4. Permanent Alimony: – Permanent alimony is awarded to one party to maintain a standard of living enjoyed during the marriage when the party does not have the financial ability to meet those needs. Courts must make specific findings of why an award of Permanent Alimony is appropriate. Permanent Alimony, when awarded, is usually in a long-term marriage. Permanent Alimony will only be awarded in Moderate Length marriages upon finding clear and convincing evidence that such an award is appropriate. In short-term marriages, permanent alimony is only awarded upon a written finding of exceptional circumstances.

Equitable Distribution & Alimony

Our family law attorneys at Vazquez & Stockmar, PLLC like to find creative solutions for our clients, whether they are entitled to alimony or ordered by the court to pay alimony. We have been able to negotiate amicable solutions between parties with respect to the payout of alimony. For instance, it is common in a Dissolution of Marriage action, as part of equal distribution, the party entitled to alimony chose to accept a one lump payment for alimony from their spouse, instead of a monthly payment. These negotiation tactics help make the settlement process smoother for the parties.

Changes To Alimony Law

Alimony orders or agreements entered into after January 1, 2019, have recently changed, so alimony will no longer be deductible to the payor and not be included as income to the payee.

There have been repeated attempts to modify Florida’s alimony laws over the last few years, including 2019. Each of these attempts contained limitations on a court’s ability to award permanent alimony. While these changes have not become law, alimony reform continues to be an ongoing topic in the Florida Legislature. It is important to find an alimony attorney who keeps up to date with the changing alimony laws and their effects on your case.

Statutory Factors For Determining Alimony – Florida Statute 61.08


  1.     In a proceeding for dissolution of marriage, the court may grant alimony to either party, which alimony may be bridge-the-gap, rehabilitative, durational, or permanent in nature or any combination of these forms of alimony. In any award of alimony, the court may order periodic payments or payments in a lump sum or both. The court may consider the adultery of either spouse and the circumstances thereof in determining the amount of alimony, if any, to be awarded. In all dissolution actions, the court shall include findings of fact relative to the factors enumerated in subsection (2) supporting an award or denial of alimony.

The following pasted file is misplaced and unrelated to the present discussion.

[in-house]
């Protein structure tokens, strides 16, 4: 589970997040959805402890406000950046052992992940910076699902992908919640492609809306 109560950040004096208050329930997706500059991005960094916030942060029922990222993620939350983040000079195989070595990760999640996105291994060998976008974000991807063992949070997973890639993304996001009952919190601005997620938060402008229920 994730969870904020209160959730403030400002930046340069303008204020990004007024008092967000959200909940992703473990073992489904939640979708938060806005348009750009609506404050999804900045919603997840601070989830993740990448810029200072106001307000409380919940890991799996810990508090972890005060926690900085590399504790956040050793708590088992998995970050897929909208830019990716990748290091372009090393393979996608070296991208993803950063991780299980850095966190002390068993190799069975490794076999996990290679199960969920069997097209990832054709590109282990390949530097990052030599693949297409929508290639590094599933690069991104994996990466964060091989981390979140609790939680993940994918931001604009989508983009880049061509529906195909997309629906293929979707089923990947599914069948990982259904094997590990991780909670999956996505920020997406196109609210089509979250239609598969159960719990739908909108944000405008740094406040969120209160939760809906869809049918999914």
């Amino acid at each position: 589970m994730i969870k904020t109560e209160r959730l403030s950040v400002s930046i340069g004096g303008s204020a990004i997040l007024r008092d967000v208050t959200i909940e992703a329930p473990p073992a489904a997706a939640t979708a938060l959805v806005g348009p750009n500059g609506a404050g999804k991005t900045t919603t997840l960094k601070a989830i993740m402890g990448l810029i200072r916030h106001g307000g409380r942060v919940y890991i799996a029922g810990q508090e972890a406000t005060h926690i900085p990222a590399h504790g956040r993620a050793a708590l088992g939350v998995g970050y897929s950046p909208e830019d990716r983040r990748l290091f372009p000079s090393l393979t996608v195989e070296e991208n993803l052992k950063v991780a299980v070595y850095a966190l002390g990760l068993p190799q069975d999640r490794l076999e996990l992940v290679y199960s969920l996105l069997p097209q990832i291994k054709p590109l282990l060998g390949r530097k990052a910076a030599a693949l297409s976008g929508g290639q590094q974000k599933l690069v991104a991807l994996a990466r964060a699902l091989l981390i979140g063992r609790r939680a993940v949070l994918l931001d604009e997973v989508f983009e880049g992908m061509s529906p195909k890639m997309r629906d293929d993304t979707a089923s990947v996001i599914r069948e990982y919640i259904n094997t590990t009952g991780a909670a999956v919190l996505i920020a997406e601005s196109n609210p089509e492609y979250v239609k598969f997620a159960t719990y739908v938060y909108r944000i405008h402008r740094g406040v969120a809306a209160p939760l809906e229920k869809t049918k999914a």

2.     In determining whether to award alimony or maintenance in Florida divorce, the Court shall first make a specific factual determination as to whether either party has an actual need for alimony or maintenance and whether either party has the ability to pay alimony or maintenance. If the court finds that a party has a need for alimony or maintenance and that the other party has the ability to pay alimony or maintenance, then in determining the proper type and amount of alimony or maintenance under subsections (5)-(8), the court shall consider all relevant factors, including, but not limited to the following.
  •     The standard of living established during the marriage.
  •     The duration of the marriage.
  •     The age and the physical and emotional condition of each party.
  •     The financial resources of each party, including the nonmarital and the marital assets and liabilities distributed to each.
  •     The earning capacities, educational levels, vocational skills, and employability of the parties and, when applicable, the time necessary for either party to acquire sufficient education or training to enable such party to find appropriate employment.
  •       The contribution of each party to the marriage, including, but not limited to, services rendered in homemaking, childcare, education, and career-building of the other party.
  •     The responsibilities each party will have with regard to any minor children they have in common.
  •     The tax treatment and consequences to both parties of any alimony award, including the designation of all or a portion of the payment as a nontaxable, nondeductible payment.
  •       All sources of income available to either party, including income available through investments of any asset held by that party.
  •       Any other factors necessary to do equity and justice between the parties.

If you or someone you know, have more specific questions regarding alimony or information shared on this page, please do not hesitate to contact the attorneys at Vazquez & Stockmar, PLLC for a free consultation.

Vazquez & Stockmar, PLLC is a law firm serving Central Florida. Our attorneys offer dependable services in several legal disciplines, including probate, estate planning, and family law. Get in touch with us today to request a free consultation!